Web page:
~Written by Sarah Khalid Khan (Contact: email@example.com)
Disease has always played a part in reforming community and geographical distribution of people through the ages. The bubonic plague, the Spanish flu, cholera and tuberculosis (TB), are some of the illnesses that have altered human history. Interestingly, TB has been glorified in literature more than others. The characters, Mimi in La boheme, Fantine in Les Miserables and Satine in Moulin Rouge all met with a similar fate at the hands of this disease.
According to the Global Tuberculosis Report 2015, the year 2015 is considered a turning point for TB as the global community progressed from Millennium Development Goals (MDGs) to Sustainable Development Goals (SDGs). TB mortality has decreased by 47% since 1990. Between 1990 and 2014, as a result of correct and timely diagnosis, 43 million lives were saved. We have made progress by moving from the “Stop TB Strategy” to the “End TB Strategy”. According to the latter, the targets for 2030 are to reduce the number of TB deaths by 90% and incidence by 80% (1).
These statistics give us hope for a world without TB. But, having worked in a tertiary hospital in a low middle-income country, I have my doubts. Although the statistics reported by the World Health Organization (WHO) are the best available at the moment, these are estimates with very wide confidence intervals and may not provide a precise idea of the current situation in low and low middle income countries (LIC and LMICs).
In the surgical ward where I worked, one-third of the abdominal procedures were for perforation due to abdominal TB. To my knowledge, patient records were maintained through an electronic health system on the hospital server. Hard copies of the records were kept in nurses’ offices or junior doctors; duty rooms. These were put in storage, usually available for 4 to 5 years. The conditions of the storage area were extremely shabby and damp, where paper records could hardly survive. Electronic records, however, were said to be available in perpetuity. No one knew if these records were ever shared with the WHO to help with estimates. Popular opinion was that if the world knew the actual incidence and prevalence of diseases like TB in countries like ours it would be an embarrassment. Regardless, it is essential to have as accurate as possible estimates to converge efforts towards a TB free world.
Despite the best intentions and apparently achievable goals, the situation remains grim. According to the WHO, TB still imposes a great burden on the world. In 2014, 9.6 million new cases of TB were diagnosed while 1.5 million people died as a result of TB (2). Despite the history of this disease, research for newer TB drugs has been limited (3). In 2012, a new drug for multidrug resistant TB was introduced after a drought of 50 years (4). In addition, though BCG vaccines are part of immunization programs in countries where the disease is endemic, the current vaccine was developed in 1921 and is not entirely effective (5). A systemic review and meta-analysis that included articles from 1950 to 2013 reported 19% efficacy against TB in vaccinated children compared to non-vaccinated children (6). Although current research is encouraging there are questions of affordability of newer drugs for low resource countries where TB is more prevalent. Furthermore, five percent of the global burden of TB is due to multidrug resistant strains (7). The research required for averting these cases poses additional problems of affordability, availability and accessibility in LICs and LMICs.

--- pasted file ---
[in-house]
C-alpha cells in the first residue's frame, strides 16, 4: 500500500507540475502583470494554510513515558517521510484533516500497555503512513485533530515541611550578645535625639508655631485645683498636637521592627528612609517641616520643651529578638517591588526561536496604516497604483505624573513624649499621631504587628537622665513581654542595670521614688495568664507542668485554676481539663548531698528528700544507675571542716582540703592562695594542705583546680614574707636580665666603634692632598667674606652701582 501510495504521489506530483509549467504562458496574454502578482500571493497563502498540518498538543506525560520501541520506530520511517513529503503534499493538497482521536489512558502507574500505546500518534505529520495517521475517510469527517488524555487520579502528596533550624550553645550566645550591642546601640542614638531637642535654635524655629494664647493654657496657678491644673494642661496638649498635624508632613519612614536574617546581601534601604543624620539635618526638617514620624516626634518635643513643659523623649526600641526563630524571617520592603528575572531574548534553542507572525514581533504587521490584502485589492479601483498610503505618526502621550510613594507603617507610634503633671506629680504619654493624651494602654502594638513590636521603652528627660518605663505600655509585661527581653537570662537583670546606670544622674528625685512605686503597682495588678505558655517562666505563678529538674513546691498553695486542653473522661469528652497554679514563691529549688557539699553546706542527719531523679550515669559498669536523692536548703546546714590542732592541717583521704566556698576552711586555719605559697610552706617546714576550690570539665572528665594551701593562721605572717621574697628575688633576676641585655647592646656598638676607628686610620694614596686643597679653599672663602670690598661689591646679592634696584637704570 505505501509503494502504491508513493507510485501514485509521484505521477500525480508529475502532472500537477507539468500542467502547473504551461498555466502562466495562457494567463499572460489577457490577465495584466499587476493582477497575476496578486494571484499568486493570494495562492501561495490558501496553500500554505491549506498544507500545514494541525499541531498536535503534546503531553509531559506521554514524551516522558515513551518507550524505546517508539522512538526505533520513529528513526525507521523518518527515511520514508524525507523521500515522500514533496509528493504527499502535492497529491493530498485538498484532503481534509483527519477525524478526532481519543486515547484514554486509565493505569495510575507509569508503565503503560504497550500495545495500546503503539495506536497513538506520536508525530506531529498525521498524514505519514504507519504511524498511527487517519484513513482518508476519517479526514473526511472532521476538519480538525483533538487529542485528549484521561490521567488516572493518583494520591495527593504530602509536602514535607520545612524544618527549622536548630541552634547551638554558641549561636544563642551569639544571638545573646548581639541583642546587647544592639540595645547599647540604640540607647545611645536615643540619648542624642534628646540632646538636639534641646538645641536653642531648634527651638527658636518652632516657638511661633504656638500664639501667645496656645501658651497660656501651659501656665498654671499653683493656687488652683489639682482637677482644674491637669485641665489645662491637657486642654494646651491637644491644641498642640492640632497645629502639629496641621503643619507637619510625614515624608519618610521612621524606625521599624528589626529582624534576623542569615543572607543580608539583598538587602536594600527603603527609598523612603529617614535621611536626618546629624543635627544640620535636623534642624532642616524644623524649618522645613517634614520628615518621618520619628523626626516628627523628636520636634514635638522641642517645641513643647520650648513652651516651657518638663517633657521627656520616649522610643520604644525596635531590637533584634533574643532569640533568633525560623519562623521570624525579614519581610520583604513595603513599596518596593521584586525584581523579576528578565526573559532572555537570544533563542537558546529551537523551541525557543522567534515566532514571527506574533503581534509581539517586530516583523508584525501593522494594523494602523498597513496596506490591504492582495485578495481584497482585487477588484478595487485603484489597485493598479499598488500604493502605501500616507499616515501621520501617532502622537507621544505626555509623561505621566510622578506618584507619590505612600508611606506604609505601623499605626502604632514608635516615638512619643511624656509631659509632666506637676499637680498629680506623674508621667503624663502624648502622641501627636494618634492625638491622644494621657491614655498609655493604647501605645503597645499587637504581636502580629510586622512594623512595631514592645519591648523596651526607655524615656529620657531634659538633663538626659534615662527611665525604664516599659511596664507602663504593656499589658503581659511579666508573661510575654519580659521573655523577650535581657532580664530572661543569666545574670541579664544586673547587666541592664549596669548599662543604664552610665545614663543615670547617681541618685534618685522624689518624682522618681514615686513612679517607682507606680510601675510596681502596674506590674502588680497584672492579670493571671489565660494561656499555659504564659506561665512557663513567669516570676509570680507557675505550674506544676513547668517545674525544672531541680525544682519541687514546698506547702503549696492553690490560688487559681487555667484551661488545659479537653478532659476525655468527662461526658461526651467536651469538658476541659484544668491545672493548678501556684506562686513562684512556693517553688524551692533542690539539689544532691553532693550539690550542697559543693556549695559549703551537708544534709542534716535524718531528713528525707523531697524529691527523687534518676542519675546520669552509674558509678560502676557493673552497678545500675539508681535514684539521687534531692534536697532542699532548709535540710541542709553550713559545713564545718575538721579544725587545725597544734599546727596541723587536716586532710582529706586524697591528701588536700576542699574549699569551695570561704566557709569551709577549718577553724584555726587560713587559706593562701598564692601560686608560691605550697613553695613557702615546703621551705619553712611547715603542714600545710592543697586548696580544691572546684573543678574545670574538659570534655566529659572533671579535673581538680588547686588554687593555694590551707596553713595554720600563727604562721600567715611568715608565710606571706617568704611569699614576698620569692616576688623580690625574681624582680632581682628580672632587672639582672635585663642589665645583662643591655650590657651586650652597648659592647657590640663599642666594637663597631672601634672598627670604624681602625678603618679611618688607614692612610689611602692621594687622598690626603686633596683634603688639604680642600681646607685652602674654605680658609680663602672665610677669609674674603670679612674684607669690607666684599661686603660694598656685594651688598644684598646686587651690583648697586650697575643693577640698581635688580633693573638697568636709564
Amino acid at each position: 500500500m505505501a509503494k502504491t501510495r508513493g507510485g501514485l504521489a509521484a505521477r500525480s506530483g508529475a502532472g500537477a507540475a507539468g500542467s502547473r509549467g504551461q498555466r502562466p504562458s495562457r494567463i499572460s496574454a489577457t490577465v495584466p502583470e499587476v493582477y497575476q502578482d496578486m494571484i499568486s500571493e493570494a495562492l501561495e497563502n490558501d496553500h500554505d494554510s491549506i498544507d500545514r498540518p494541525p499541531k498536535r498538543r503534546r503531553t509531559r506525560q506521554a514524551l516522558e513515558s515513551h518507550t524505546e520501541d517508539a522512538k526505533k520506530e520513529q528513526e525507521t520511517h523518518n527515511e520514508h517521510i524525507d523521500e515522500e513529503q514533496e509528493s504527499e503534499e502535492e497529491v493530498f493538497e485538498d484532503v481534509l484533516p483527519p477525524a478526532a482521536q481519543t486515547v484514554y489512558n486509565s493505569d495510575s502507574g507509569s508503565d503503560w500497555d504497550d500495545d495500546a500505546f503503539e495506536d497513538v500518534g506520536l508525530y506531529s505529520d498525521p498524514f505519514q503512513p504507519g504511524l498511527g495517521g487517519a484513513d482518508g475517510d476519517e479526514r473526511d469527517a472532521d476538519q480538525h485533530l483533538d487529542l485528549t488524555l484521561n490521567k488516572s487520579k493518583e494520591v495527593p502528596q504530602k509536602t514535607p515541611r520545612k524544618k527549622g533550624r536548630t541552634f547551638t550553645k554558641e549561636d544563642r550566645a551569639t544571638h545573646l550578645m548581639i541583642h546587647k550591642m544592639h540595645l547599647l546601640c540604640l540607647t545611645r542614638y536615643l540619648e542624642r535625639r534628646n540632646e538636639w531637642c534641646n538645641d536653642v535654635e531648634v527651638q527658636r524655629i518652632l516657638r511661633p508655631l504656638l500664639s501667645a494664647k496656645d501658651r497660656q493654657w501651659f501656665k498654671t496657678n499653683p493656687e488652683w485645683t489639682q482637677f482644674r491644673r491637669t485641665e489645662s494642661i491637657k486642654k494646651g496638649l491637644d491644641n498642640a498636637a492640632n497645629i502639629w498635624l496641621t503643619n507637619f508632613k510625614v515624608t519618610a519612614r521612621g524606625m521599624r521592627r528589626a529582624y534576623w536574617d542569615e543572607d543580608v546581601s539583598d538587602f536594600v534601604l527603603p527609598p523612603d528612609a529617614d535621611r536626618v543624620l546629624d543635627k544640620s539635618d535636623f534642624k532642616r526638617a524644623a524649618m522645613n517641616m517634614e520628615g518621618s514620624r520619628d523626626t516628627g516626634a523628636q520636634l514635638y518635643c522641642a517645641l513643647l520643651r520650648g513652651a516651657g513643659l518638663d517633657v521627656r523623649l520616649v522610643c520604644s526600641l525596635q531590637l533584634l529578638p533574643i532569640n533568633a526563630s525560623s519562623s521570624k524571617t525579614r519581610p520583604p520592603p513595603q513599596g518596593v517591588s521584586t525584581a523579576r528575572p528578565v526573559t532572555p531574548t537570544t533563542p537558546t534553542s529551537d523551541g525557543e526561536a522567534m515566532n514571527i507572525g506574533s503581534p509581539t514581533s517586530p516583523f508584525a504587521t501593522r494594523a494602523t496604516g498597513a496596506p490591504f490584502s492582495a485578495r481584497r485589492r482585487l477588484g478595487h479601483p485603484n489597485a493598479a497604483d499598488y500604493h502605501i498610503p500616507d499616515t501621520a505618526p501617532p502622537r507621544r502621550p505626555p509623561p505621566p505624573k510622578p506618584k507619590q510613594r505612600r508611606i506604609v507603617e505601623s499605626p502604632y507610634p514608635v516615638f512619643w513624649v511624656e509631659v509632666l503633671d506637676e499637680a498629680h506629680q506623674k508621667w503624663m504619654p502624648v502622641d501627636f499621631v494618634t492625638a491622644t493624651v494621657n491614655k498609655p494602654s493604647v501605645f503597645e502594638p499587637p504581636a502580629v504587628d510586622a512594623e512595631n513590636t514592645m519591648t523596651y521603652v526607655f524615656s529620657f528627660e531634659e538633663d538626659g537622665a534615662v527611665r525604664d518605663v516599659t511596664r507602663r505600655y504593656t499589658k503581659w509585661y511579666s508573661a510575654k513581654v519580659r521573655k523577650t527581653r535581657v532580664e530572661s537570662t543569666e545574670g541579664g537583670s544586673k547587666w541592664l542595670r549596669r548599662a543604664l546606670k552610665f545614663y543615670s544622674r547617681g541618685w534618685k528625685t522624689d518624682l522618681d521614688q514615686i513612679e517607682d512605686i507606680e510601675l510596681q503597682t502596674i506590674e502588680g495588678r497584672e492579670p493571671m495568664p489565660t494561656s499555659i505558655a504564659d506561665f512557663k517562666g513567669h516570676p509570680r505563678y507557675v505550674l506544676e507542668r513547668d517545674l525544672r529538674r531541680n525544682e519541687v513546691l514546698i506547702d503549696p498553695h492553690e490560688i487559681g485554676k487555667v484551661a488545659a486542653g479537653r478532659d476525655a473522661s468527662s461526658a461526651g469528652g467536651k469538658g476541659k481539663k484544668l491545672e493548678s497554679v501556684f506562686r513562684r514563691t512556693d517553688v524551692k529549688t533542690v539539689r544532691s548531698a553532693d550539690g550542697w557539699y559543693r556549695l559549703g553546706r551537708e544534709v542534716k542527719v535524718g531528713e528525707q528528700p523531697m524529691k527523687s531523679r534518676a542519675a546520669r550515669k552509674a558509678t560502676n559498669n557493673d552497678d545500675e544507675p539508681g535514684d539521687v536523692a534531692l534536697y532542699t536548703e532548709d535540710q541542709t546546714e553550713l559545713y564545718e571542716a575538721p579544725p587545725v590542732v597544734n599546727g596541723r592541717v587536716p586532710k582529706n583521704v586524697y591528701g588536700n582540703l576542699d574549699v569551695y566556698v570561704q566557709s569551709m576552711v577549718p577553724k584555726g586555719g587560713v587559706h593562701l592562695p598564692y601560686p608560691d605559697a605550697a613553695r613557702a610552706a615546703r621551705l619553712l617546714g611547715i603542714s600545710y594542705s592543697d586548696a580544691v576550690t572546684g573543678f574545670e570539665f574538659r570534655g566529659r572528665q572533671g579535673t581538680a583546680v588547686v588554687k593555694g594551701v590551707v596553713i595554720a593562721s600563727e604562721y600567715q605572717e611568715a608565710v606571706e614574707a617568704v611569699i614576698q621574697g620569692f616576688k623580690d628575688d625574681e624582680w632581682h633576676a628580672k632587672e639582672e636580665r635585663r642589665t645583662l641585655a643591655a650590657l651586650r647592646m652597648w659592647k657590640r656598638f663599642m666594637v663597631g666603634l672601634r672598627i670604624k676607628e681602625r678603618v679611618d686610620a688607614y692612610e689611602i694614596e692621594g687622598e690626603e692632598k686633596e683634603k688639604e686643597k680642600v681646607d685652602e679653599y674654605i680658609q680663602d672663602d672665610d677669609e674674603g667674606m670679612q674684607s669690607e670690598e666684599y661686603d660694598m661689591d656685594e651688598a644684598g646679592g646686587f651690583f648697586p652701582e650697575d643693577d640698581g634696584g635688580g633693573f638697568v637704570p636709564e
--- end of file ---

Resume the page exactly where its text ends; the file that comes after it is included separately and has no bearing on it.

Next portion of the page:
Children present another area of grave concern. It is estimated that 550,000 children are infected with TB each year. The condition is frequently overlooked in children, often due to delayed and inefficient diagnosis (8). Adoption of the latest recommended diagnostic tools by the WHO is a challenge in itself because accessibility, affordability and availability again come into play in LICs and LMICs. Since TB flourishes in poor living conditions, the current global refugee and migrant situation has increased concerns about TB exposure, infection and transmission (9).
It is time that LICs and LMICs focus on establishing the true burden of major diseases like TB, and work towards adopting recommended diagnostic tools and treatment for all forms of TB. Unless the state actors and international community work together, the policies and aid provided will continue to fall short and the target to end TB will remain out of reach.
1. World Health Organization. Global Tuberculosis Report 2015. 2015.
2. World Health Organization. Research for Tuberculosis Elimination. 2014.
3. Frick M. 2014. Report on Tuberculosis Research Funding Trends, 2005-2013. [Internet]. Treatment Action Group. 2015. Available from: http://www.treatmentactiongroup.org/sites/tagone.drupalgardens.com/files/tbrd2012 final.pdf
4. Médecins Sans Frontières, International Union Against Tuberculosis and Lung Disease. DR-TB Drugs Under the Microscope. Sources and prices for drug-resistant tuberculosis medicines. 2nd edition. 2013.
5. World Health Organization. Tuberculosis vaccine development [Internet]. World Health Organization; 2015 [cited 2016 Mar 19]. Available from: http://www.who.int/immunization/research/development/tuberculosis/en/
6. A Roy et al. Effect of BCG vaccination against Mycobacterium tuberculosis infection in children: systemic review and meta-analysis. BMJ 2014; 349:g4643
7. World Health Organization. Multidrug Resistant Tuberculosis (MDR-TB). 2015.
8. World Health Organization. Combating Tuberculosis in Children. 2015.
9. World Health Organization. Tuberculosis prevention and care for migrants. 2014.